This fraudulent transfer law, coupled with the fact that another Nevis law will not give effect to the judgment of a court of another country which is inconsistent with Nevis law, provides an impenetrable obstacle to a creditor’s attack on a properly structured and implemented Nevis trust.

In those rare cases where a fraudulent transfer case can be brought in Nevis, the creditor must bring his suit within 2 years. This is similar to the Cook Islands, and more attractive than the four years available under the Uniform Fraudulent Transfer Act, adopted by most states in the US, or the 6 year statute in the Cayman Islands.

Since Nevis would not be the appropriate venue to bring a case against a settlor who committed a tort (i.e., someone slipped and fell on his property in the U.S.) or breached a contract, etc., the type of case which is likely to be brought against an APT, as a result of the settlor’s actions, will be a fraudulent transfer case. Because our legal process moves so slowly, by the time the creditor can start his case in Nevis, it is likely that it will be too late.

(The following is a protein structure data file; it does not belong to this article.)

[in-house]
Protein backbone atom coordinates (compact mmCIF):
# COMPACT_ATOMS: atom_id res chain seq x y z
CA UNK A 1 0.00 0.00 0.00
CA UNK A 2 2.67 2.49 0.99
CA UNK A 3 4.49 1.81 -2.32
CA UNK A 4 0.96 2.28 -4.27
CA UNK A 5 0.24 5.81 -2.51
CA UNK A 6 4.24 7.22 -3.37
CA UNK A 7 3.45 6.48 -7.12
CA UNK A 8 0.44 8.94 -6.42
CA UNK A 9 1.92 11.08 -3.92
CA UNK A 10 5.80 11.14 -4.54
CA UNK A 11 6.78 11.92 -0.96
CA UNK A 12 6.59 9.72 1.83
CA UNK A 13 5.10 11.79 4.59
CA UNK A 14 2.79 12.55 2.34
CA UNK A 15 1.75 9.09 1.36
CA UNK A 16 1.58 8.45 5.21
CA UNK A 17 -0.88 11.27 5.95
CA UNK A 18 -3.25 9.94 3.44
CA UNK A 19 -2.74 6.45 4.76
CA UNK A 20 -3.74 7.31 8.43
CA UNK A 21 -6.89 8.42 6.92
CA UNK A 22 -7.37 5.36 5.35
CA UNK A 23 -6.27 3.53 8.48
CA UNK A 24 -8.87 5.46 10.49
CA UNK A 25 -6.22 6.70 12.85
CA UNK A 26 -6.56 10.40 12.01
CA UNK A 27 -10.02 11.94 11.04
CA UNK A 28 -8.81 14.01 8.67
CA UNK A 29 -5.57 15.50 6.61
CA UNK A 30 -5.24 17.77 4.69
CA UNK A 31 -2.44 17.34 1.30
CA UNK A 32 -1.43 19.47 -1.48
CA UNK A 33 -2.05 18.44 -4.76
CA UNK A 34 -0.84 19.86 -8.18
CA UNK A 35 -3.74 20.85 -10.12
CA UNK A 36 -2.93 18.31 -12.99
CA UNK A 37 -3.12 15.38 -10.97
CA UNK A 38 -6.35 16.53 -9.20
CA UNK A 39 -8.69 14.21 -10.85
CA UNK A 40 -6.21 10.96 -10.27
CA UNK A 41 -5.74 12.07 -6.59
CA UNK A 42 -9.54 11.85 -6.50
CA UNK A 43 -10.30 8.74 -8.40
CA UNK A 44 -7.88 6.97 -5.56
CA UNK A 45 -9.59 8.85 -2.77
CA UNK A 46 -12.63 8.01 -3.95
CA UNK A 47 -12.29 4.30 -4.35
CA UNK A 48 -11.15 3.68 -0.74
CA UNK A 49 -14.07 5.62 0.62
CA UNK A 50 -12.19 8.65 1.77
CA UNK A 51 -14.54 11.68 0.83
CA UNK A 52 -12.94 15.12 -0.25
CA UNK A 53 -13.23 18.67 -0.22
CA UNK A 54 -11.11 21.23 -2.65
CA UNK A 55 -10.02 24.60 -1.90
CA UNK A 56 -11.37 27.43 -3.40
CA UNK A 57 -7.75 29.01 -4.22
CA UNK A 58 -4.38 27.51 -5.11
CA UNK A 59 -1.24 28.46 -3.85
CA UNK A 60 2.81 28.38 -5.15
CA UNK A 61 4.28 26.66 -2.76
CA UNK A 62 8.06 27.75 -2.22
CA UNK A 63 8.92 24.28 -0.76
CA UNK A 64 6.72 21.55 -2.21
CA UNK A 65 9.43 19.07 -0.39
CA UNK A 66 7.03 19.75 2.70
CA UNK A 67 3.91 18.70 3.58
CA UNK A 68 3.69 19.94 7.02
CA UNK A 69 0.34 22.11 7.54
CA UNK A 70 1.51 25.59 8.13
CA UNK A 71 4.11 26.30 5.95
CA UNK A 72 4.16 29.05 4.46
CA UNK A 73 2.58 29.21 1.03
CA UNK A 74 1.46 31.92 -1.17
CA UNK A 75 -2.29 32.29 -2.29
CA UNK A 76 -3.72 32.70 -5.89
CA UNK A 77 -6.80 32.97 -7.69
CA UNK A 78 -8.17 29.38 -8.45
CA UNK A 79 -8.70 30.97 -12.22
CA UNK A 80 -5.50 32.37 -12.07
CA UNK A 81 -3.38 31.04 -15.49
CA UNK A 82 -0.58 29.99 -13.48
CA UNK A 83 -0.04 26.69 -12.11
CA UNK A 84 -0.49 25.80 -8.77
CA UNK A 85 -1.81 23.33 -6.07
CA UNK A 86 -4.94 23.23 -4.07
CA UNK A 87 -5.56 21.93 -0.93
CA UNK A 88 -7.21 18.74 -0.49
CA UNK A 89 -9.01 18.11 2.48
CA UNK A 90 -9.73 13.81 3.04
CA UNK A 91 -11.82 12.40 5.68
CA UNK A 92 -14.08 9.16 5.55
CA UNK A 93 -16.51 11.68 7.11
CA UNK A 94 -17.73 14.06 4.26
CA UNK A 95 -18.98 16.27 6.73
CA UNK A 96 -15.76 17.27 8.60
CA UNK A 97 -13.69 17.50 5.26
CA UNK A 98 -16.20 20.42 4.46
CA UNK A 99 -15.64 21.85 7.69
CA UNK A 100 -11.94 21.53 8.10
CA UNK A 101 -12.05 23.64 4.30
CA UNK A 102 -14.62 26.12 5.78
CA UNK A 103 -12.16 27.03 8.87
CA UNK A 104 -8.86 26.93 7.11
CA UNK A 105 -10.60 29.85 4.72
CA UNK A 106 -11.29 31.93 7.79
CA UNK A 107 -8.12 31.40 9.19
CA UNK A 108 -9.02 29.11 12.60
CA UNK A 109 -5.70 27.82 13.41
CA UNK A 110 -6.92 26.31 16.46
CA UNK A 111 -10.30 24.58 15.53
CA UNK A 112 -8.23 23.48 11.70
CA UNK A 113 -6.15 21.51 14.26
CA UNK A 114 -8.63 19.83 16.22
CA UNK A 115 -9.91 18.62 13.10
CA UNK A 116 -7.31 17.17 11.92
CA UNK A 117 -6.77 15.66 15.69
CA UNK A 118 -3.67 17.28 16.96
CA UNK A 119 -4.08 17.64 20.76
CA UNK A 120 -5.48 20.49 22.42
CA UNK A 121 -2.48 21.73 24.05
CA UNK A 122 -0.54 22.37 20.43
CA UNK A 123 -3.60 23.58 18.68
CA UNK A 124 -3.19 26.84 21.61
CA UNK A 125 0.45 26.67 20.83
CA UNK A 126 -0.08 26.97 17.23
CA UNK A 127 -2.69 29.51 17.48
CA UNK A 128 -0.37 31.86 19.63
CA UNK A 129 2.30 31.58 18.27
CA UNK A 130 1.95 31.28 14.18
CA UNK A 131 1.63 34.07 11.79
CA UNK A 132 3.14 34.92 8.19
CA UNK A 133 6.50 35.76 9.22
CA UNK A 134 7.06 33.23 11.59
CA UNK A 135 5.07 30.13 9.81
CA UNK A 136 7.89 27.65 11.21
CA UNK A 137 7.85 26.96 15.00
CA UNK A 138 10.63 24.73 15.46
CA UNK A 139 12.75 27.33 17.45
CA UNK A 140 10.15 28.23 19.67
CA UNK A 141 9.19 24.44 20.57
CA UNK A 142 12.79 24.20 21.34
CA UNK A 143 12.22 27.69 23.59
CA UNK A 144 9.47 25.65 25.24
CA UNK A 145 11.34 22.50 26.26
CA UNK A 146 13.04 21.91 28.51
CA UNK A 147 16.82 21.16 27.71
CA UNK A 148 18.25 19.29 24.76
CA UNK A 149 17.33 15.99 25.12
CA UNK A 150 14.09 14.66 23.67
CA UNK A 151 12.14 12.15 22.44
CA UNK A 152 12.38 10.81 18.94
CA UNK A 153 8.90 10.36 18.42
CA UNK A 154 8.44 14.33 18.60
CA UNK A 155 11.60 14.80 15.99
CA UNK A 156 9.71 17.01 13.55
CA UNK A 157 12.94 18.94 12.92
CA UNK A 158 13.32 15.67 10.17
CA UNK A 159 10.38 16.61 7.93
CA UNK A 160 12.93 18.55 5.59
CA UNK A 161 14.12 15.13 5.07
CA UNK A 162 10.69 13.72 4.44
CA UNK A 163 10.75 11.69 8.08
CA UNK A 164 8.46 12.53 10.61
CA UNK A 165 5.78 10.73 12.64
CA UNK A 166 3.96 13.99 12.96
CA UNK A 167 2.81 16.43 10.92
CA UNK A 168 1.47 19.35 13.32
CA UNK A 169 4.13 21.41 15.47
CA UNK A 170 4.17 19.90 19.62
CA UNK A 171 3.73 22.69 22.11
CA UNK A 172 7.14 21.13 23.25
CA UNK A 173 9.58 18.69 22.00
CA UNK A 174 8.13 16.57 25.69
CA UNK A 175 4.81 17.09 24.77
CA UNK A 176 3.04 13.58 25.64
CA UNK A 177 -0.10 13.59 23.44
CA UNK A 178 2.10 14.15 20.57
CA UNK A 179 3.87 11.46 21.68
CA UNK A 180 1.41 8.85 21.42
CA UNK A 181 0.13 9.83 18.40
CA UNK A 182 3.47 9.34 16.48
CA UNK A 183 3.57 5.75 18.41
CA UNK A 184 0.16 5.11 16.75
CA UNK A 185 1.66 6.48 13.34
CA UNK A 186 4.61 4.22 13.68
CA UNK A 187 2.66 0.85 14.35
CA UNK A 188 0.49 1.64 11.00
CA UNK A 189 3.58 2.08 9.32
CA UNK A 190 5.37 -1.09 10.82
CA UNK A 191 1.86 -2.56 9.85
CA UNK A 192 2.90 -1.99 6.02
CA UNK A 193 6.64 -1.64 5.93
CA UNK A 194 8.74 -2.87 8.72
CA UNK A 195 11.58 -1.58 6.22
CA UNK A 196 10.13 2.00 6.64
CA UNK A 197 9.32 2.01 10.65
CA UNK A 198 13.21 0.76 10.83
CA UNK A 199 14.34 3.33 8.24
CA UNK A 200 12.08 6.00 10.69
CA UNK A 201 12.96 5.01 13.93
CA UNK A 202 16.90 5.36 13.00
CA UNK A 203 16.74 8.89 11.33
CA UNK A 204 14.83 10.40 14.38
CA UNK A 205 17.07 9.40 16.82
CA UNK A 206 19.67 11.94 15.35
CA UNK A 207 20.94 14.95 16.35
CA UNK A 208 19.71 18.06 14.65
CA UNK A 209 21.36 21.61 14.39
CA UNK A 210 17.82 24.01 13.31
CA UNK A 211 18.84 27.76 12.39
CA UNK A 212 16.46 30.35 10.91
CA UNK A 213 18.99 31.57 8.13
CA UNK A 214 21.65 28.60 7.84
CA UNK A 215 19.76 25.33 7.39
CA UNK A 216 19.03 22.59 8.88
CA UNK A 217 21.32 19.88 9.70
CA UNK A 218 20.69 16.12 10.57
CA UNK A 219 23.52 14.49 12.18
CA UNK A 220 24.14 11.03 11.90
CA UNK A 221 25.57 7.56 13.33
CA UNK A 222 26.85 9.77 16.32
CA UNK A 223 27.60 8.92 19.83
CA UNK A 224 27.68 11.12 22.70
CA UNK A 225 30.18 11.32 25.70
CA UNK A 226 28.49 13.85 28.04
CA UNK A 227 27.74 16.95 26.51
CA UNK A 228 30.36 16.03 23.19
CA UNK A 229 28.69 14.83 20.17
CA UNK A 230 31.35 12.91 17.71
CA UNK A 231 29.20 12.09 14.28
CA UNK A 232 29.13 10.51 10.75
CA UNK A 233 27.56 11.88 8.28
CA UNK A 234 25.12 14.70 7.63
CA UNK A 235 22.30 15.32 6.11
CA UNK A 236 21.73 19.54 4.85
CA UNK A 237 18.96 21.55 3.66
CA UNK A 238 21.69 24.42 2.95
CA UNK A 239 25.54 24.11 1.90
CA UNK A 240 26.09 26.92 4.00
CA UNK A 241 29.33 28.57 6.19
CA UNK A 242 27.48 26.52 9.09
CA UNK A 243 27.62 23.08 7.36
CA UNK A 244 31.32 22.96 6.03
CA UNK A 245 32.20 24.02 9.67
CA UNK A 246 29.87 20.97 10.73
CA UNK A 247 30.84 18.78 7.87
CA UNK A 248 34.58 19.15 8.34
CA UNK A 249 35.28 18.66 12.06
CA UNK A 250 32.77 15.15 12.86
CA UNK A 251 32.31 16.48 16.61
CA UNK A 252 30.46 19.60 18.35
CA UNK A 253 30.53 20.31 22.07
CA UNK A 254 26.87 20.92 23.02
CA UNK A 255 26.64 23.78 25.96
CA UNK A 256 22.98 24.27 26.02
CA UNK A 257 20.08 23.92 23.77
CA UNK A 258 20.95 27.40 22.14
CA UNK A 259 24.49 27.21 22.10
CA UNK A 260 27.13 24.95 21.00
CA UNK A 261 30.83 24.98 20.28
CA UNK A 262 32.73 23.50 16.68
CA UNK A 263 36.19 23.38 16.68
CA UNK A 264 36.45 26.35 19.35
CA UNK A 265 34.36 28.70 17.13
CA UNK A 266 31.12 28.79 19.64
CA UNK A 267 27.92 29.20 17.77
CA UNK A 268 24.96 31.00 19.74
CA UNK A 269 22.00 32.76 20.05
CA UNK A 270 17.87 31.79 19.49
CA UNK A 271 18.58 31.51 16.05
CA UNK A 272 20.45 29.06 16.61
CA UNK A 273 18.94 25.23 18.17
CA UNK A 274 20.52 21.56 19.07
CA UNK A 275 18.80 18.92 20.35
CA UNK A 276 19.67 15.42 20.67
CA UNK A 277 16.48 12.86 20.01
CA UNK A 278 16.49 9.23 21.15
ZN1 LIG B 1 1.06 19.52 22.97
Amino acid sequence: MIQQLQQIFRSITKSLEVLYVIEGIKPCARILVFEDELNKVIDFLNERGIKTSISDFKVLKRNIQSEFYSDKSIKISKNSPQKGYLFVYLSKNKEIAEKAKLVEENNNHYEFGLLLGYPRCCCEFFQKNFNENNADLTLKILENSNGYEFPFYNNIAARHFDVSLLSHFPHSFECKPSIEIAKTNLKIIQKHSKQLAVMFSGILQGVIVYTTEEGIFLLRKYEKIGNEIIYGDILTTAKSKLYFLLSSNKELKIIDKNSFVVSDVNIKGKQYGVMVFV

OTHER IMPORTANT LEGISLATION.  Under certain circumstances, it may be important for an APT to be able to “move” from its original situs jurisdiction. Nevis’ legislation fully recognizes and implements this requirement by, among other things, allowing a trust that has been in existence for at least 12 months to redomicile to Nevis, and then deeming it to have always been a Nevis trust. This essentially results in a retroactive application of the Nevis’ protective trust laws.

In some jurisdictions, a settlor’s bankruptcy, even many years after the establishment of a trust, will result in the trust being invalidated. Nevis’ law specifically states that a settlor’s bankruptcy will not affect the validity of his APT unless a fraudulent transfer was involved (in which case those rules will apply).

Finally, for those persons transferring community property to an APT, Nevis’ law, like that of the Cook Islands, specifically preserves the community property nature of the assets, thus retaining the “double” estate tax step-up in basis realized by owners of community property.

CONCLUSION.  Nevis, which is a relative newcomer to the asset protection arena, currently lacks the track record of its counterpart – the Cook Islands. However, over time this may change, and if for some reason one could not use the Cook Islands, the laws of Nevis make it an attractive jurisdiction for the establishment of an APT.